Stuck Fixing My Messy Beautiful

Robin Botie of Ithaca, New York, is reflected, praying with cameraIn March 2011, I turned into frozen mud.

I always believed I could design my way into or out of anything. To design is to start with something, a lump of clay, a need, canvas and paint, or a girl who died of leukemia and her grieving mother, and then turn it into something else. For me, to design is to fix and to make beautiful.
But in March 2011, cancer killed my daughter. I could not fix that. I froze. Like mud in winter. Who am I, I wondered? Am I still the mother of a daughter? Who or what am I supposed to fix now?

The day after she died I discovered my daughter was a writer. So I began to write. I wrote our story. And rewrote it and kept writing. Here was something I could fix. I could edit the manuscript endlessly.
But this is messy. In rewriting, I relive the times in and out of hospitals with my daughter. I bring her back to life for twelve chapters and hold my breath as I watch her die. Then, dragging my dashed spirit up off the floor, I fix the next half of the book where I travel alone to Australia with her ashes, come home, and begin a new life. Over and over again, I write and relive every day. For three years.

“When are you going to get a real job with health insurance?” my mother nags.
“It’s time to move on to something else,” says a friend.
“I’m designing my way to healing,” I try to explain. But the truth is I am stuck.

Writing led to blogging. Almost everyone has lost someone or something they love. I ache to fix the pain as another relative is diagnosed with cancer, a friend’s son kills himself, a stranger online reaches out for support.
“There’s life after loss,” I blog on my website, and write the stories of my own struggles in the hope of helping someone else.
Blogging led to photography. I wanted to add pictures to my stories.

My frozen mud began to thaw when I discovered Photoshop with all its fixing tools: a Patch Tool, a Dodge Tool and an Add-Anchor Tool, a Magic Eraser, a Magic Wand, a clone Stamp, …and a Healing Brush. Photoshop lets me redesign my universe. The opportunities for change are endless. The beautiful truth is there are some things I can fix.

“Can you make a photo of me flying in the clouds?” an elderly friend asks from her wheelchair.Glennon Doyle Melton's memoir, CARRY ON WARRIOR, is out in paperback now

This essay and I are part of the Messy, Beautiful Warrior Project — To learn more and join us, CLICK HERE!   And to learn about the New York Times Bestselling Memoir Carry On Warrior: The Power of Embracing Your Messy, Beautiful Life, just released in paperback, CLICK HERE!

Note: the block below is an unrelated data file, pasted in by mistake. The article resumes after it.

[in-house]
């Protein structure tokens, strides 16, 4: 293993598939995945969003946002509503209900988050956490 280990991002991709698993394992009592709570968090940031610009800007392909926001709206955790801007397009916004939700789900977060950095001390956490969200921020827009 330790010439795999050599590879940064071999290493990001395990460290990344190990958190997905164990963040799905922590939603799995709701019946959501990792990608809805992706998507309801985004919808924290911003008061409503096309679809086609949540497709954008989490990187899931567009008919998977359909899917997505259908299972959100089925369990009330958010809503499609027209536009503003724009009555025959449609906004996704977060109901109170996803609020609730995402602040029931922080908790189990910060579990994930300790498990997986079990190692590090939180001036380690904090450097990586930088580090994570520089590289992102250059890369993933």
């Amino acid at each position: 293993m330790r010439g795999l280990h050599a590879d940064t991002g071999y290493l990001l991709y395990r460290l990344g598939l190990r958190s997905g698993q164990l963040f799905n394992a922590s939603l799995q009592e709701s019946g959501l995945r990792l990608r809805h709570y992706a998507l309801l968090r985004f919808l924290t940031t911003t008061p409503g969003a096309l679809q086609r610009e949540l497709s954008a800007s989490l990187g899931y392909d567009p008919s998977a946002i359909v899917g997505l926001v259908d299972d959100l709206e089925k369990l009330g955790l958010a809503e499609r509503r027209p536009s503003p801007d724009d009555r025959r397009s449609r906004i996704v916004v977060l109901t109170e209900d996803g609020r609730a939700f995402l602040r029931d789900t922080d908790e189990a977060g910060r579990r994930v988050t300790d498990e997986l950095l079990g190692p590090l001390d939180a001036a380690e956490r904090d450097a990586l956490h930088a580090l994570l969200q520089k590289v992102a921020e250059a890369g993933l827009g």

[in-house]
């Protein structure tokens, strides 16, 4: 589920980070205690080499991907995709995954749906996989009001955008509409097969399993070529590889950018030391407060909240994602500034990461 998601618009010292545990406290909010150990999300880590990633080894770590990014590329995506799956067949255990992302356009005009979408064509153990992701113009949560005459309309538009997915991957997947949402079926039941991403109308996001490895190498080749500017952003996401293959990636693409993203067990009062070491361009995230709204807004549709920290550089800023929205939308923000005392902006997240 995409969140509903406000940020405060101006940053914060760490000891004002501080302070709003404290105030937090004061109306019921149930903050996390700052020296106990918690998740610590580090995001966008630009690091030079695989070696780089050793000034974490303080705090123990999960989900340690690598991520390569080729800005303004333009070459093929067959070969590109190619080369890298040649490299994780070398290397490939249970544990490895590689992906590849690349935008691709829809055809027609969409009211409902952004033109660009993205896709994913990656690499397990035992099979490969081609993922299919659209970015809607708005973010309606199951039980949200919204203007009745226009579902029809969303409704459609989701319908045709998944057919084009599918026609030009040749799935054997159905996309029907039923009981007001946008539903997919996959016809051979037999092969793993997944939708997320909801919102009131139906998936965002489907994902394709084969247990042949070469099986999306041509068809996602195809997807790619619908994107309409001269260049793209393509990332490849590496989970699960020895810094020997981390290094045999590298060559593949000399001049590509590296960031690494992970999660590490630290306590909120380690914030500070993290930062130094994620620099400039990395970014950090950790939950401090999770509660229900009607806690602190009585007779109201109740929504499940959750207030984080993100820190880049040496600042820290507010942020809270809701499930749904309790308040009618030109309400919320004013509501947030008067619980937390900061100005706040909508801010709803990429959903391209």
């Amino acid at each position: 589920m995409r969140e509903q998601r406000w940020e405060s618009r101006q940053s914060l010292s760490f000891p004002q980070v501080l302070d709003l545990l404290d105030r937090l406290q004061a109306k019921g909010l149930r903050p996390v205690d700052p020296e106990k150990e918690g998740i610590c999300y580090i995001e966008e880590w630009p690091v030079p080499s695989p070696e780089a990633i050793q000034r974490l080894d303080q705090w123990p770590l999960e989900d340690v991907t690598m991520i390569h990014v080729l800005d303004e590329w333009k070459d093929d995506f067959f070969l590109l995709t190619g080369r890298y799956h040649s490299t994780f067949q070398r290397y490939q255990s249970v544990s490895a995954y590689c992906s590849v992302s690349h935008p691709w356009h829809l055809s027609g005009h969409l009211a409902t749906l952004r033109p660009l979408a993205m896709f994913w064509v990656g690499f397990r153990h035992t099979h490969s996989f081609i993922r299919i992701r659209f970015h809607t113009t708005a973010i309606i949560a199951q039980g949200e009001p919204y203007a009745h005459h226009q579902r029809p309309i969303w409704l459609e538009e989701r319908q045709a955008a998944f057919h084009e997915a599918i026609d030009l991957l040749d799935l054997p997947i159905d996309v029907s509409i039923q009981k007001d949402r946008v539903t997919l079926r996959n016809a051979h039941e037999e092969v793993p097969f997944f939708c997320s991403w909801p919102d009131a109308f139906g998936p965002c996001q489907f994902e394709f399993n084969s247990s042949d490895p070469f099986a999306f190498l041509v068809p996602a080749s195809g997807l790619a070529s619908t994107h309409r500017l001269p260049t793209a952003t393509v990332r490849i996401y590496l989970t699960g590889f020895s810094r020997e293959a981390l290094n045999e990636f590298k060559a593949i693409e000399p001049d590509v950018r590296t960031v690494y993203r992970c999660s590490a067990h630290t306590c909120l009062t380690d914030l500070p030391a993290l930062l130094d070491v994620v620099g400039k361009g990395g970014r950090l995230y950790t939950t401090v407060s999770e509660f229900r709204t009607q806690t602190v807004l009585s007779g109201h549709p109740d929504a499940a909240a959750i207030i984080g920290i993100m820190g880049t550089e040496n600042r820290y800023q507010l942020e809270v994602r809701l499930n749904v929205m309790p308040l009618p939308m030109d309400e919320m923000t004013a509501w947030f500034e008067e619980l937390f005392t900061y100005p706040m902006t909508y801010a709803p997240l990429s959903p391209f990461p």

Please Share on your Social Media

10 thoughts on “Stuck Fixing My Messy Beautiful

  1. Josie Barone

    Wow. I encourage you to continue on with this writing journey. Please. I cannot relate with a daughter dying and the thought of one of my three girls leaving before me, I do not know how I could cope. I am sorry for your loss. But, here me when I say this: you are a writer. Maybe you were an insurance agent, but your gift is shining a glimpse of light through a darkness to the many people in the midst of a deep, dark pain. I can just “feel” it. I found you today because you retweeted me the other day. By the way, thank you. I will be following you on your journey. Take care, Josie Barone

    1. robinbot Post author

      Thank you so much, Josie. Your message was my gift today. I woke up depressed with brain nausea, thinking my book is bad, my writing is bad, my life is … and getting your response has made me feel like maybe I CAN start writing a query letter to get an agent. I CAN swallow my pills. Following you. Cheers!

  2. Elaine Mansfield

    I’m with Kirsten. Not stuck. My mythological view sees you moving through the Underworld. As Rilke puts it, grief is the winter of our seasons. It feels stagnant and then the thaw begins.. You’re doing deep work while you share an important experience for others. Beautiful piece, Robin.


      Thank you Elaine. Moving VERY slowly feels like stuck. To me anyway. Moving through the underworld, now there’s an image to try to photoshop. Thanks for the part about sharing an important experience. Sometimes I feel so selfish doing this, so indulgent to be spending my days writing and photo-shopping. I do hope to help others. Cheers!

    1. robinbot Post author

      Thank you for YOUR share. Just gotta love those feisty daughters.Cheers!


Leave a Reply

Your email address will not be published. Required fields are marked *